The cells that are activated in the adaptive immune response undergo clonal expansion which means that they massively proliferate.
And each time the adaptive cells see that same pathogen, they massively proliferate again, resulting in a stronger and faster response each time that pathogen comes around.
Once the pathogen is destroyed, most of the clonally expanded cells die off, that’s called clonal deletion.
But some of the clonally expanded cells live on as memory cells and they’re ready to expand once more if that pathogen ever resurfaces.
Now, it’s time to meet the soldiers - which are the white blood cells or leukocytes.
Hematopoiesis is the process of forming white blood cells, as well as red blood cells, and platelets and it takes place in the bone marrow.
Hematopoiesis starts with a multipotent hematopoietic stem cell which can develop into various cell types - it’s future is undecided.
Some become myeloid progenitor cells whereas others become lymphoid progenitor cells.
The myeloid progenitor cells develop into myeloid cells which include neutrophils, eosinophils, basophils, mast cells, dendritic cells, macrophages, and monocytes, all of which are part of the innate immune response and can be found in the blood as well as in the tissues.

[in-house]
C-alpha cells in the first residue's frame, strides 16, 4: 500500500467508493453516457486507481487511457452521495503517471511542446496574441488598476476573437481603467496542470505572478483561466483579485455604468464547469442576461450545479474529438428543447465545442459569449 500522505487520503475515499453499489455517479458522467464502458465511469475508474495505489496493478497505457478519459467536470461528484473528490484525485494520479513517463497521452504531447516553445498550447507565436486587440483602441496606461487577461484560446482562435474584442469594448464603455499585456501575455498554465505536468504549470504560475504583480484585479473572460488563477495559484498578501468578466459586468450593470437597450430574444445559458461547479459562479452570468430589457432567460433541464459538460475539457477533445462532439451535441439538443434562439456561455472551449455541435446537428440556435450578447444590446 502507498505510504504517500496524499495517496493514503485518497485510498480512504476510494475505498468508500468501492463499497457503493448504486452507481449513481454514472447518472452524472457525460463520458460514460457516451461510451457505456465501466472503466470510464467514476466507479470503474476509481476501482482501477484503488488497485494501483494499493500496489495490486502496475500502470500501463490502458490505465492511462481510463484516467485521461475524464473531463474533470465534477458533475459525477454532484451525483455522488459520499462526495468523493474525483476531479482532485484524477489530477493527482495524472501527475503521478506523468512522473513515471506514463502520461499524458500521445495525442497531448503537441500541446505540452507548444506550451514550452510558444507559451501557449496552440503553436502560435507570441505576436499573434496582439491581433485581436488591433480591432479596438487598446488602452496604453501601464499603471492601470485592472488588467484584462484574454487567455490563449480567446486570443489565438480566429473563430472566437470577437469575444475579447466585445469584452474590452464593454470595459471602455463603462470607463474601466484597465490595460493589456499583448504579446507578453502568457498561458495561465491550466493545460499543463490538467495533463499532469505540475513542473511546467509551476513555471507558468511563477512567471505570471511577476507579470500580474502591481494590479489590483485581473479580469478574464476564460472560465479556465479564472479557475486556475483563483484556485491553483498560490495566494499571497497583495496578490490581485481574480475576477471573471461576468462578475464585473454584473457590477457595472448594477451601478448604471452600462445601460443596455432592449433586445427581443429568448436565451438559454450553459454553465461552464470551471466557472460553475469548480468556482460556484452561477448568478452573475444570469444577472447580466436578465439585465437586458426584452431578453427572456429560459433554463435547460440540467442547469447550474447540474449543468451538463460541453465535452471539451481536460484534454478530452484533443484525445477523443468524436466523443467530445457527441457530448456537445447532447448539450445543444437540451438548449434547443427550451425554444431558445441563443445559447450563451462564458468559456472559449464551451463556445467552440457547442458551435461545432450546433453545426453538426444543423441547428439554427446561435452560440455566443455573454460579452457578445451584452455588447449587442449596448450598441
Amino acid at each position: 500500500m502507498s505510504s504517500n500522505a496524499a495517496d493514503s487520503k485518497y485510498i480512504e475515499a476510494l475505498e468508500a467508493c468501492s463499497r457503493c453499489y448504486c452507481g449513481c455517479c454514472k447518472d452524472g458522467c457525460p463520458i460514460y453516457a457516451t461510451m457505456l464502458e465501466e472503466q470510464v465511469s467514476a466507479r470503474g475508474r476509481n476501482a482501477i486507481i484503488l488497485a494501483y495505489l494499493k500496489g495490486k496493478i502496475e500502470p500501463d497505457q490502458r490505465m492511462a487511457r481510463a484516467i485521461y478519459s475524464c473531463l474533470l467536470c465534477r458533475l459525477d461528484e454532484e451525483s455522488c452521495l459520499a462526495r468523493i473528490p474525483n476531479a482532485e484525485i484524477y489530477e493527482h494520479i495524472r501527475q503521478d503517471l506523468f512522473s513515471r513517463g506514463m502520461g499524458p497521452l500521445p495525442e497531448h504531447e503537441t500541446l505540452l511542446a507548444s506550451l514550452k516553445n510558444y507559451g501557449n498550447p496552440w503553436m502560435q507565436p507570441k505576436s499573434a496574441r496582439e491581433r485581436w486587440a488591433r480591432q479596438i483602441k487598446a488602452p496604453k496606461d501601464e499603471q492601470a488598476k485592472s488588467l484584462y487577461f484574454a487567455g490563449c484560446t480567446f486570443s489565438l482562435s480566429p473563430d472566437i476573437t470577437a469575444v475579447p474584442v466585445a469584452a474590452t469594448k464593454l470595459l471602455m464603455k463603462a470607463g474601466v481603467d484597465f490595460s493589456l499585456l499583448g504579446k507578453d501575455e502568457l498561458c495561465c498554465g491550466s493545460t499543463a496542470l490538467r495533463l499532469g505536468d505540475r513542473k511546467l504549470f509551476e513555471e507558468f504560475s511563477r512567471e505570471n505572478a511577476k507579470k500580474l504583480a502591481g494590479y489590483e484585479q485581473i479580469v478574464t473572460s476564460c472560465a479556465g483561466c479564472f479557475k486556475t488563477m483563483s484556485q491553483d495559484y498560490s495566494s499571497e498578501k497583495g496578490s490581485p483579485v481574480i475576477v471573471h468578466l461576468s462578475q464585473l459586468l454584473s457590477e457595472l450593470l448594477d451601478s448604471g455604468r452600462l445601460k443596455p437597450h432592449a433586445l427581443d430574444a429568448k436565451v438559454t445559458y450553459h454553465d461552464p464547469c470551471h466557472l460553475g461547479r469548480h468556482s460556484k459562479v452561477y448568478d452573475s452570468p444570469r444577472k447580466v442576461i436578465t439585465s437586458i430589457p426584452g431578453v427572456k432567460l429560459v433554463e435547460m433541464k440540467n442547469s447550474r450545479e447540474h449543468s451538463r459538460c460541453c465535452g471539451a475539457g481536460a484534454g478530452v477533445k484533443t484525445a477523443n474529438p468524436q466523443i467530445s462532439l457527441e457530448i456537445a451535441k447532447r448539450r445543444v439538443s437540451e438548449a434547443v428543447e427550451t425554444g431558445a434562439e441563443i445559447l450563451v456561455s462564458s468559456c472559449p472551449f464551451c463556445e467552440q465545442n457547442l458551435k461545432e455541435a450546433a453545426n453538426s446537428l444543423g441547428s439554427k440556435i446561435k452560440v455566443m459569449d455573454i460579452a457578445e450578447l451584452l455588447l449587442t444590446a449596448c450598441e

The neutrophils, eosinophils, basophils, and mast cells are considered granulocytes, because they contain granules in their cytoplasm, and the trio of neutrophils, eosinophils, and basophils are also referred to as polymorphonuclear cells, or PMNs, because they’re nuclei contain multiple lobes instead of being round.
The mast cells, aren’t considered PMNs because their nucleus is round. During an immune response, the bone marrow produces lots of PMNs, most of which are neutrophils.
Neutrophils use a process called phagocytosis - that’s where they get near a pathogen and reach around it with their cytoplasm to “swallow” it whole, so that it ends up in a phagosome.
From there, the neutrophils can destroy the pathogen using two methods - they can use their cytoplasmic granules or oxidative burst.
First, the cytoplasmic granules fuse with the phagosome to form the phagolysosome.
The granules contain molecules that lower the pH of the phagolysosome, making it very acidic, and that kills about 2% of the pathogens.
Now, the neutrophil doesn’t stop there. It keeps swallowing up more and more pathogens until it’s full of pathogens, and at that point, it unleashes the oxidative burst.
During an oxidative burst, the neutrophil produces lots of highly reactive oxygen molecules like hydrogen peroxide.